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Win or lose, Trump’s candidacy poses problems for U.S.

Melvin B. Miller

At this time just before the presidential election, there is a hue and cry to get out the black vote. The reasons stated are: (1) failure to vote would denigrate the sacrifices of those who attained that right; (2) a strong vote is an expression of black political clout; and (3) the black vote is essential for the election of Hillary Clinton.

The possibility of having Donald Trump in the White House is extremely unpleasant, but the problem is not completely resolved with his defeat at the polls. Trump has already claimed that the election is rigged and he refuses to confirm that he will abide by the results. Since Trump also asserts that he does not accept defeat, the nation can anticipate a major political response to resurrect Trump’s delusion of self-importance.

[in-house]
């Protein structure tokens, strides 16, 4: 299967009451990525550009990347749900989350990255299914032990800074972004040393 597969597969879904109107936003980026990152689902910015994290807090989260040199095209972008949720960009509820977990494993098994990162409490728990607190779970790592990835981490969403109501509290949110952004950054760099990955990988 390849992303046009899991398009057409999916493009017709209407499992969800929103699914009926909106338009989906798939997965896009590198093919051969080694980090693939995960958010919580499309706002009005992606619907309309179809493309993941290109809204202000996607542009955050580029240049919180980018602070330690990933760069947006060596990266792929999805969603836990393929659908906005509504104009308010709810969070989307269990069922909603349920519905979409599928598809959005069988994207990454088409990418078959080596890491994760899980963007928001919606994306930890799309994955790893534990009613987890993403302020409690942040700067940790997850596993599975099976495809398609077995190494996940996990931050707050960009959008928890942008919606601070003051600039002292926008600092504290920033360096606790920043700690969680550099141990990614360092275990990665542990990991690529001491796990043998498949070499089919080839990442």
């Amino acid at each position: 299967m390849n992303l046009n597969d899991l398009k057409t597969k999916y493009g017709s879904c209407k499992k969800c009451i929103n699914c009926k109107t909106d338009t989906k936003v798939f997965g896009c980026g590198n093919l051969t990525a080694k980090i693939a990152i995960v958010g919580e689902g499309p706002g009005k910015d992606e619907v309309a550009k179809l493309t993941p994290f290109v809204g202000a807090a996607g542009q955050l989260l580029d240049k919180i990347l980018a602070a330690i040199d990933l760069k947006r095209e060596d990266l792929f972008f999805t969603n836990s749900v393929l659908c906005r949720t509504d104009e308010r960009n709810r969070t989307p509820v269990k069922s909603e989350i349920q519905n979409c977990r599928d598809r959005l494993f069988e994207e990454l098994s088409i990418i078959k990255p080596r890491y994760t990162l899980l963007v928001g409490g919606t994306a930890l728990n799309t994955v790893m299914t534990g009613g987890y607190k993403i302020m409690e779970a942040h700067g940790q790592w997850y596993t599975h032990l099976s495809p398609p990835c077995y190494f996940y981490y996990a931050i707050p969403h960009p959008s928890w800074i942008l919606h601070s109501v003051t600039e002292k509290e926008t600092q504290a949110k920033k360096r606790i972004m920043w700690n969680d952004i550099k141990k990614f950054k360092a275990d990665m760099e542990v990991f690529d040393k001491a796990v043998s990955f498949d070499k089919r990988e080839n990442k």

When one considers that Trump prepped for his run for the presidency by becoming head of the “birther” movement, his defeat on Nov. 8 likely will impel him in a direction that is damaging to blacks and other minorities. His base of support largely comprises Americans without a college education who are suffering from a continuing decline in employment in the manufacturing sector. Trump has led them to believe that those jobs can return with government intervention.

In 1994 there were about 17 million jobs in manufacturing. By 2016 that number had declined to about 12.5 million. And many of those becoming jobless are white men. The nation has much to be concerned about the post-Nov. 8 political machinations of a man who has already refused to renounce support from the Ku Klux Klan.